Without plentiful rain and snow in coming months, the Metropolitan Water District of Southern California could consider cutbacks to its regional distributors next year. If such limits are approved, that could lead to rationing or cuts for households in portions of Southern California.

At the current rate, billions of gallons in remaining agency reserves could be exhausted in about 18 months. The agency built up those reserves over time as a hedge against the state's periodic droughts.

But those supplies have tightened as the state has experienced a combination of sparse rainfall and unusually warm temperatures -- 2014 is on track to be the hottest year in California since record-keeping began over a century ago.

Gov. Jerry Brown, who declared a drought emergency earlier this year, is urging residents to voluntarily reduce water use.

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AMSTERDAM (AP) -- Royal Philips NV says it will spin off its lighting division and the rest of its operations into two separate companies, continuing a radical reshaping of one of Europe's best-known corporations.

Tuesday's announcement follows the decision in June to spin off its lighting components arm, and it is no longer clear whether Philips is the world's largest lighting manufacturer, though it is a leader in cutting edge LED lighting technology

Chief Executive Frans van Houten said the company's consumer division -- which makes a range of household products such as coffee makers and shavers -- and its health care division will operate as a single "HealthTech" company. Both the lighting and HealthTech company will continue to use the Philips brand.WALL STREET-PROTEST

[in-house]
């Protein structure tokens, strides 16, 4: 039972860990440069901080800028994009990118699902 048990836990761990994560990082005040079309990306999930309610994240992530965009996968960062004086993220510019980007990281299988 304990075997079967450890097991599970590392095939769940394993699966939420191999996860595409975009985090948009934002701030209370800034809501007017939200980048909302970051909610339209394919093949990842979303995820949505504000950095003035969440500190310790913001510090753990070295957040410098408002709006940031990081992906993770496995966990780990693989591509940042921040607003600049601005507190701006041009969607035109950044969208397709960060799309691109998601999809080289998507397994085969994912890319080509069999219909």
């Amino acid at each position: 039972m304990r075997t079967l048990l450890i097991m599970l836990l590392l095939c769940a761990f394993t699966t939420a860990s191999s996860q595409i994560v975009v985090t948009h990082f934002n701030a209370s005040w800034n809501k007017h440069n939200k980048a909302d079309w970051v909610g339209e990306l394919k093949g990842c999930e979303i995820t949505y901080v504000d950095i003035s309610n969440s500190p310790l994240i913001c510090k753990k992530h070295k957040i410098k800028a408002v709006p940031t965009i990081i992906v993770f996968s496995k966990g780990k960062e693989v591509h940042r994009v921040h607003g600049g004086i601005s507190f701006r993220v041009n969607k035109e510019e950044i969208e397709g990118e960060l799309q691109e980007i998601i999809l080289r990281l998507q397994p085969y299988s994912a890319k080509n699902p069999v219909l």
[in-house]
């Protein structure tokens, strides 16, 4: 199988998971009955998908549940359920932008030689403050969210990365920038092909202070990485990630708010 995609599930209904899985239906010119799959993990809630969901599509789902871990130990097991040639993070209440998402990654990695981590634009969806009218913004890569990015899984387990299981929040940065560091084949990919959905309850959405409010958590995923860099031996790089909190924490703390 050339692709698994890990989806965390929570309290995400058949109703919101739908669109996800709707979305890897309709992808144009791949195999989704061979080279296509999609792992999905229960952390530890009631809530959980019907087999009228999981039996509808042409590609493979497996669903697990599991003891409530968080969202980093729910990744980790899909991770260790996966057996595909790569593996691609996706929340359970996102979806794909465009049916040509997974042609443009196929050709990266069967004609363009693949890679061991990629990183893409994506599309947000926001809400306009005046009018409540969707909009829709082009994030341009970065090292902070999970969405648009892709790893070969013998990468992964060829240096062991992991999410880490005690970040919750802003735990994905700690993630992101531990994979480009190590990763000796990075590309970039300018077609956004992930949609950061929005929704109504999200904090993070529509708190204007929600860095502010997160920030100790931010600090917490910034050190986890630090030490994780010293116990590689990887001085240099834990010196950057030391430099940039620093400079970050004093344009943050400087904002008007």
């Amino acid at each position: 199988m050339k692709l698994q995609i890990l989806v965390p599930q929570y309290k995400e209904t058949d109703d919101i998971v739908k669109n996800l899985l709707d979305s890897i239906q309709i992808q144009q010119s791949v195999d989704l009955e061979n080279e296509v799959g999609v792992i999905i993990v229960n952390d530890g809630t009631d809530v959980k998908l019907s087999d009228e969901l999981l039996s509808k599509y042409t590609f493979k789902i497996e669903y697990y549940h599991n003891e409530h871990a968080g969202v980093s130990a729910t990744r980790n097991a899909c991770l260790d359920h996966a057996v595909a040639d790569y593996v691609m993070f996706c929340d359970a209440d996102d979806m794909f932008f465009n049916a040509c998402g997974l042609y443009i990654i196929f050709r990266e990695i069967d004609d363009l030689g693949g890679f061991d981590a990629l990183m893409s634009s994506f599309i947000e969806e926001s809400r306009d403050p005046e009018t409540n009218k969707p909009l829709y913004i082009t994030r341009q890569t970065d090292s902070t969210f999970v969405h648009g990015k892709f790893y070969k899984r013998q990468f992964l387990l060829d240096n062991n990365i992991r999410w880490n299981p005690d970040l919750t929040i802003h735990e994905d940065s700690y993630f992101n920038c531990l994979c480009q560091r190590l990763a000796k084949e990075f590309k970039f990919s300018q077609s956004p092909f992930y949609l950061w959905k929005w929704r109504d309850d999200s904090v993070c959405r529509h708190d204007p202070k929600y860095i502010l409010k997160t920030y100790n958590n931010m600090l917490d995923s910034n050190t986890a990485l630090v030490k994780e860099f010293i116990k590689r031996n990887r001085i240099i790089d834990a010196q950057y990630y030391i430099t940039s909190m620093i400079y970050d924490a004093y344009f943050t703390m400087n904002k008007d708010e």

NEW YORK (AP) -- More than 100 people have been arrested in a sit-in protest in Manhattan's financial district in New York.

More than 1,000 activists blocked parts of Broadway Monday to protest what they see as the roles of corporate and economic institutions in the climate crisis.

The sit-in followed Sunday's march in which more than 100,000 people warned that climate change is destroying the Earth.

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WASHINGTON (AP) -- The Obama administration is cracking down on American companies that are trying to reincorporate overseas to avoid paying U.S. taxes.

In a so-called "tax inversion," a U.S. business merges with or is acquired by a foreign company in a country with a lower tax rate.

The Treasury Department says it's putting forward regulations that will make inversions less lucrative by barring some of the techniques companies use to defer their taxes. It's also making it harder for companies to pursue an inversion by tightening the requirement that the company's former owners own less than 80 percent of the new company.

Treasury Secretary Jacob Lew says the steps will ensure that it's no longer financially beneficial for companies to use that tactic.

The new measures will take effect immediately.

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DETROIT (AP) -- Detroit's water department is defending its policy of cutting off service to people with unpaid bills. It says continuing to provide free service to those households could be "very devastating" to the department's budget.

An attorney for the water department told a judge Monday that "humanitarian concerns are very compelling," but that so is fairness.

After thousands of shutoffs earlier this year, there were protests and appeals -- including one to the United Nations.

The judge hearing the city's bankruptcy trial set aside that case Monday to hear evidence in the water controversy. A coalition representing low-income residents is asking the judge to suspend water shutoffs, and to restore service to people who have lost it.

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Under the program, tipsters who report corporate fraud or other misconduct are eligible if they give the SEC information that leads to an enforcement action resulting in more than $1 million in penalties. They can receive from 10 to 30 percent of the money the SEC recovers from a company or person.